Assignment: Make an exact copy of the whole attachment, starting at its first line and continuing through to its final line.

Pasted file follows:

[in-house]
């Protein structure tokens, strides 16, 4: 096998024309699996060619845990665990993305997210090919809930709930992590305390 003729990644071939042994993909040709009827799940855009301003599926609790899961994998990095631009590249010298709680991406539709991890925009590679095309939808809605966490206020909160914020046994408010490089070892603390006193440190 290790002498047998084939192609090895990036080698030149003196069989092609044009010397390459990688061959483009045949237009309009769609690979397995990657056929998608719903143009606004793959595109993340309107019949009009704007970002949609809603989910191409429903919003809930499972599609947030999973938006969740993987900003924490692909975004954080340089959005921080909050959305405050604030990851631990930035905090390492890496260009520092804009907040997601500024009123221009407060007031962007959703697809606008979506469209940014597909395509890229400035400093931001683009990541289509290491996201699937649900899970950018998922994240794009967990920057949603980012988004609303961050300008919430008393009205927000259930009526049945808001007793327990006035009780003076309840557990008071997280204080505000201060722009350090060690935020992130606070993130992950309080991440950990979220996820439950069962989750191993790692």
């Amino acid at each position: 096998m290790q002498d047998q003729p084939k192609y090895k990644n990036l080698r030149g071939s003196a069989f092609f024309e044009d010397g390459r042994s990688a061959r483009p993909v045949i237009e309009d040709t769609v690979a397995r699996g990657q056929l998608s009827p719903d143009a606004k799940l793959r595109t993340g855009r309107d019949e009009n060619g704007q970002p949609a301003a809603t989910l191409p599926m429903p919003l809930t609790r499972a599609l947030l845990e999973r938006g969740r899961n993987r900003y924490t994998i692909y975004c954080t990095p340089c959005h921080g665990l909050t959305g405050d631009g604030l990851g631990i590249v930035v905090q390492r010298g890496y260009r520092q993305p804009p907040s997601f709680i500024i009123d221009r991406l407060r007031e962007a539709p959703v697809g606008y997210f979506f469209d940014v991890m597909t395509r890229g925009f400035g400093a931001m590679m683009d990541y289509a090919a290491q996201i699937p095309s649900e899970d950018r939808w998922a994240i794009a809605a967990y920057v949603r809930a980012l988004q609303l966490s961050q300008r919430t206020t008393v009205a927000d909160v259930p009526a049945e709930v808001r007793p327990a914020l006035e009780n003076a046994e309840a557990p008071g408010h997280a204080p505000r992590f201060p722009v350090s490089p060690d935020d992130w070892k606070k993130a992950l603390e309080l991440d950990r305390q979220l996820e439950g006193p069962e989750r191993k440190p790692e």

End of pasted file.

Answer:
[in-house]
């Protein structure tokens, strides 16, 4: 096998024309699996060619845990665990993305997210090919809930709930992590305390 003729990644071939042994993909040709009827799940855009301003599926609790899961994998990095631009590249010298709680991406539709991890925009590679095309939808809605966490206020909160914020046994408010490089070892603390006193440190 290790002498047998084939192609090895990036080698030149003196069989092609044009010397390459990688061959483009045949237009309009769609690979397995990657056929998608719903143009606004793959595109993340309107019949009009704007970002949609809603989910191409429903919003809930499972599609947030999973938006969740993987900003924490692909975004954080340089959005921080909050959305405050604030990851631990930035905090390492890496260009520092804009907040997601500024009123221009407060007031962007959703697809606008979506469209940014597909395509890229400035400093931001683009990541289509290491996201699937649900899970950018998922994240794009967990920057949603980012988004609303961050300008919430008393009205927000259930009526049945808001007793327990006035009780003076309840557990008071997280204080505000201060722009350090060690935020992130606070993130992950309080991440950990979220996820439950069962989750191993790692």
């Amino acid at each position: 096998m290790q002498d047998q003729p084939k192609y090895k990644n990036l080698r030149g071939s003196a069989f092609f024309e044009d010397g390459r042994s990688a061959r483009p993909v045949i237009e309009d040709t769609v690979a397995r699996g990657q056929l998608s009827p719903d143009a606004k799940l793959r595109t993340g855009r309107d019949e009009n060619g704007q970002p949609a301003a809603t989910l191409p599926m429903p919003l809930t609790r499972a599609l947030l845990e999973r938006g969740r899961n993987r900003y924490t994998i692909y975004c954080t990095p340089c959005h921080g665990l909050t959305g405050d631009g604030l990851g631990i590249v930035v905090q390492r010298g890496y260009r520092q993305p804009p907040s997601f709680i500024i009123d221009r991406l407060r007031e962007a539709p959703v697809g606008y997210f979506f469209d940014v991890m597909t395509r890229g925009f400035g400093a931001m590679m683009d990541y289509a090919a290491q996201i699937p095309s649900e899970d950018r939808w998922a994240i794009a809605a967990y920057v949603r809930a980012l988004q609303l966490s961050q300008r919430t206020t008393v009205a927000d909160v259930p009526a049945e709930v808001r007793p327990a914020l006035e009780n003076a046994e309840a557990p008071g408010h997280a204080p505000r992590f201060p722009v350090s490089p060690d935020d992130w070892k606070k993130a992950l603390e309080l991440d950990r305390q979220l996820e439950g006193p069962e989750r191993k440190p790692e």